It’s a fact that anxiety, depression and other mental health conditions are commonplace. In northern Queensland especially, the environment we live in can really test our resolve with things like the challenges of living in isolation, the state of the rural and mining economy, floods, drought and bushfires, and more.
Talking about it helps
People’s understanding of how mental health is managed has improved dramatically over the years. We accept as normal the idea that something as simple as reaching out and “talking about it” is a great way to help someone improve their wellbeing and deal with their worries and mental health concerns.
Many of those who have embraced talking about mental health have seen the benefit. It may be in the form of improvements in their own wellbeing as a result of talking about their concerns, or it may be in the form of noticing improvements in others by listening to their concerns.
Even so, not everyone with a mental health condition is ready to talk about it. Maybe they’ve just never considered it, or perhaps they don’t realise it’s something they should talk about.
So where do you start?
How to talk to someone about it
Say you’ve decided that it’s time to start a conversation with a friend or family member about their mental health. It might be that something has happened in their life and it’s affecting them deeply, be it separation, job loss or work stress, a family member passing away or something else. You’ve noticed that they’ve been feeling down for quite some time. Maybe they’ve been withdrawn or you’re sensing that they’re bottling it up. Or perhaps they’re drinking more than they should or they’re not looking after themselves?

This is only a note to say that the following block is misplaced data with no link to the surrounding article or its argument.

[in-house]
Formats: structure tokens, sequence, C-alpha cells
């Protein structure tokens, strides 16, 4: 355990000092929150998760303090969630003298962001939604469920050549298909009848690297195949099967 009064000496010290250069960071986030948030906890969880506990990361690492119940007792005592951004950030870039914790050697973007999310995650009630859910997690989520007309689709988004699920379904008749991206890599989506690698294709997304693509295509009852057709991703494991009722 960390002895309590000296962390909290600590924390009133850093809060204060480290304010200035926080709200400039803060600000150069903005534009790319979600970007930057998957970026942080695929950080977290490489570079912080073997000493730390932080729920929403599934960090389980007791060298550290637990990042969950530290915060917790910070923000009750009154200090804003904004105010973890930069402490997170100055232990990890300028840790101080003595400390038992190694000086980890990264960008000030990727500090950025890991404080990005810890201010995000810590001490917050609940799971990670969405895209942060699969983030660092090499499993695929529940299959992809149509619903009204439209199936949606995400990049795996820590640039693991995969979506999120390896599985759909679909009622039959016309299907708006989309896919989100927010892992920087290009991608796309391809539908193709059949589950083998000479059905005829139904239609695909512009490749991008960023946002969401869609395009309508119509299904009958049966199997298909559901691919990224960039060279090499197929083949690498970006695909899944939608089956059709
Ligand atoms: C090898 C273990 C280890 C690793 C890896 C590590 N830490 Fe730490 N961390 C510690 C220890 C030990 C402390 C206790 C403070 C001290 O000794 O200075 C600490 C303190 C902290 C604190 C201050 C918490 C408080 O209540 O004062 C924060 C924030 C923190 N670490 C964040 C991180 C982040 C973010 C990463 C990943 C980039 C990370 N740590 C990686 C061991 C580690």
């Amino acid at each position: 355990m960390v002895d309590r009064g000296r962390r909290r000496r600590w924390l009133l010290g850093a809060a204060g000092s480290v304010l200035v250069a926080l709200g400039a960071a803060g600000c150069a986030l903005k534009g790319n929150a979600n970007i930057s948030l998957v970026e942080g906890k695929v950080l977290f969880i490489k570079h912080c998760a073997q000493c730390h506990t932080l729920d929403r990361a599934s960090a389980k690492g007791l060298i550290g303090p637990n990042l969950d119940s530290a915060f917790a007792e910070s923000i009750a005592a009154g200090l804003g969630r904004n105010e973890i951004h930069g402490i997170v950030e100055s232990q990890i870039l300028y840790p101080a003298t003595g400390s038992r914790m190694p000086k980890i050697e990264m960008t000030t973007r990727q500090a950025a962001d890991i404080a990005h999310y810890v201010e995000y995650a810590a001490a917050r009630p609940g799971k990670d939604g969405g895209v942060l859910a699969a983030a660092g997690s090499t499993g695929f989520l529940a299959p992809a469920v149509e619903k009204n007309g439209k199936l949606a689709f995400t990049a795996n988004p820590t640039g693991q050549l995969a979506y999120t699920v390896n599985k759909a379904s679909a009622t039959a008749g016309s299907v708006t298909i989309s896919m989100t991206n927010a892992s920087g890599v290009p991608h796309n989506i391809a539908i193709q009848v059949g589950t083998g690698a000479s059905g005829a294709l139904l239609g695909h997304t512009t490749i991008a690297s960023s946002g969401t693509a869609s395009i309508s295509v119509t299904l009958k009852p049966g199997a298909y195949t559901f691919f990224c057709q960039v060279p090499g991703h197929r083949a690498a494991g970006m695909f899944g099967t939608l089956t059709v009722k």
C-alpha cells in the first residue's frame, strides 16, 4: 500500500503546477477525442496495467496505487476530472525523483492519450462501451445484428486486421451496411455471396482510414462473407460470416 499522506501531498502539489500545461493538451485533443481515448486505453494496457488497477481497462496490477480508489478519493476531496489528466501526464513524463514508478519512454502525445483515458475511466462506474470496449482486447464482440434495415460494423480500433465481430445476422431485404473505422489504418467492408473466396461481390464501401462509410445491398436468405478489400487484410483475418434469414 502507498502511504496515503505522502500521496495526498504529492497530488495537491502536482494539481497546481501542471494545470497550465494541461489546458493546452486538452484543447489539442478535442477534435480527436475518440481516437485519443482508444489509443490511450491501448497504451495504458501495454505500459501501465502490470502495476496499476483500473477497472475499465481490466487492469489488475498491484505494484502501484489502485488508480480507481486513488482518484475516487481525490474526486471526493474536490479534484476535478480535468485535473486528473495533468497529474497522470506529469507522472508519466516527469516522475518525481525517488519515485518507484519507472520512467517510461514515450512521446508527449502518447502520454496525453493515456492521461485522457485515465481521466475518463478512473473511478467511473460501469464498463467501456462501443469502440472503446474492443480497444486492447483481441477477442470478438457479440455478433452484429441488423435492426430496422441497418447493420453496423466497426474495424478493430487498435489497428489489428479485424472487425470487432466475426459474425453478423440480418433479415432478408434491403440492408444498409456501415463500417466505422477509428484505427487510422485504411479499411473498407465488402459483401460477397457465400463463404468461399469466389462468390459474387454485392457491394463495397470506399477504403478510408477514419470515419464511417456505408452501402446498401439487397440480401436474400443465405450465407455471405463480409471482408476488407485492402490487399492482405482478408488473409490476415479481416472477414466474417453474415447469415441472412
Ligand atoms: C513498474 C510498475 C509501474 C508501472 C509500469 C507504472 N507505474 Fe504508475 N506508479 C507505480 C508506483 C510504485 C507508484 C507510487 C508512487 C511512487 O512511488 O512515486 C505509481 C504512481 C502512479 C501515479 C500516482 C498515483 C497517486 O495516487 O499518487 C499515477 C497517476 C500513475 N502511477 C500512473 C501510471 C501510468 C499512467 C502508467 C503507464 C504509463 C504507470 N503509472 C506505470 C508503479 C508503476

If someone’s life is in danger, call 000. But otherwise, it’s understandable that you might not know where to start. It’s normal to be nervous about how the conversation will go so to help you, here are 10 ways to help someone open up about mental health concerns like depression and anxiety.
10 ways to help someone open up about their mental health
1) Start with a simple question like “I’ve noticed you’re quiet recently, is everything OK?” or “I haven’t seen you at footy training, how are you going?”
2) Allow them to finish their sentences and thoughts without interrupting.
3) Listen and take the time to understand what they are going through.
4) Repeat back what they’ve said in your own words, to make sure you understand their experience. “So what you’re saying is, this has happened and this is how you’re feeling.”
5) Then, ask questions like “How long have you been feeling this way?” and “How can I support you?”
6) Don’t judge their situation or feelings. Take what they say seriously.
7) Don’t diminish or belittle what they’re telling you. Don’t say, “It’s probably nothing.”
8) If you have a similar story to tell, let them know about it and that you understand. But don’t hijack the conversation and make it about you.
9) If they’ve been feeling down for over two weeks, encourage them to seek professional help. You can assist them to find the right support.
10) By having a conversation, you’re letting the person know that they are not alone. Tell them that you are there for them and they can talk to you again.
Need help? You can find support services in northern Queensland or complete a self-administered K10 test for depression and anxiety. You can also join the online social and mental health forum to talk with like-minded people.
 Australian Bureau of Statistics. (2008). National Survey of Mental Health and Wellbeing: Summary of Results, 2007. Cat. no. (4326.0). Canberra: ABS.